At every change and juncture in life (leaving grammar school, graduating from high school and college, being discharged from military service, getting married, having children, going through divorce, losing a loved one, or surviving a disaster) there comes a time in which we say, “In the beginning…”
Therefore, other than the blessed assurance of God’s grace in Jesus Christ, the only other assurance we have is that only constant in life is change. Every change provides an opportunity for a new beginning.
In the Book of Genesis, we read that the universe was a vast void and God decided to change that condition. The story starts with, “In the beginning…” After this change, the earth comes into being, the sun, and the heavens illuminate the void, and life emerges on the earth. All seemed well. Then another change comes. Human beings decide they need to know more than they do living naked in a beautiful garden. After a while, all of us would be tired of that existence. This change, however, is called “the fall.” Nevertheless, think about this, there would be no life that matters without it. Instead of “the fall,” we can think of it as “a new beginning.” Humanity always stands at the beginning of something. Even if the universe collapses, it will be a beginning for God.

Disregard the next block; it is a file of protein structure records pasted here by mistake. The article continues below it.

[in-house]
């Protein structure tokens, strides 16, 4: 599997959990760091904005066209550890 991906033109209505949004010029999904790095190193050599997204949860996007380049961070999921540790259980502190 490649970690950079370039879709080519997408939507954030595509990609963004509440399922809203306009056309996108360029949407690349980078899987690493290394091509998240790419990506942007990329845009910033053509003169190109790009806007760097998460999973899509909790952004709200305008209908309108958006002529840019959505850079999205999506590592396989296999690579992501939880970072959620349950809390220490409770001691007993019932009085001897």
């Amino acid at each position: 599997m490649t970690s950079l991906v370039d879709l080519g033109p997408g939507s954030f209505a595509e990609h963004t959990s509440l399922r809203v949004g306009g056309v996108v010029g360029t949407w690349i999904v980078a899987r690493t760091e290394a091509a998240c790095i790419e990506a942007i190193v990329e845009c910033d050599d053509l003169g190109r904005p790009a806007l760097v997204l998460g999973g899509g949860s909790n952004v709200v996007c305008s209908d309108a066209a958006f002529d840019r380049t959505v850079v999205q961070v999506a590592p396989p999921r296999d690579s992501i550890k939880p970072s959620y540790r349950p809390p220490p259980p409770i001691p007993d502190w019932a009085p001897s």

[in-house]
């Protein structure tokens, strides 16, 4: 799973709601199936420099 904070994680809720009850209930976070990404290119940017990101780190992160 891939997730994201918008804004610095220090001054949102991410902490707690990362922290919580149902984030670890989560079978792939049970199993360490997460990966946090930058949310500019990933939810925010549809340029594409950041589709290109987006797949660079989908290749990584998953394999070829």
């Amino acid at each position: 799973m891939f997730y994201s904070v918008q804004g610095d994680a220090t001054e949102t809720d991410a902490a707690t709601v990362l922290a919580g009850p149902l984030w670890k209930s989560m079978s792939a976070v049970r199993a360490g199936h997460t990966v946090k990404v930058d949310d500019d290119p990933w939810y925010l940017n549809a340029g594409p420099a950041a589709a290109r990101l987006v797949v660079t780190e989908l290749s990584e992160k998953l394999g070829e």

The God Christians worship, while reminding us of beginnings, is timeless. John writes, “In the beginning was the Word and the Word was with God and the Word was God.” It is the same beginning described in Genesis. The Jesus Christians remember (who Christians believe is the living redemptive nature of the God) in the celebration of the Eucharist shares that timelessness.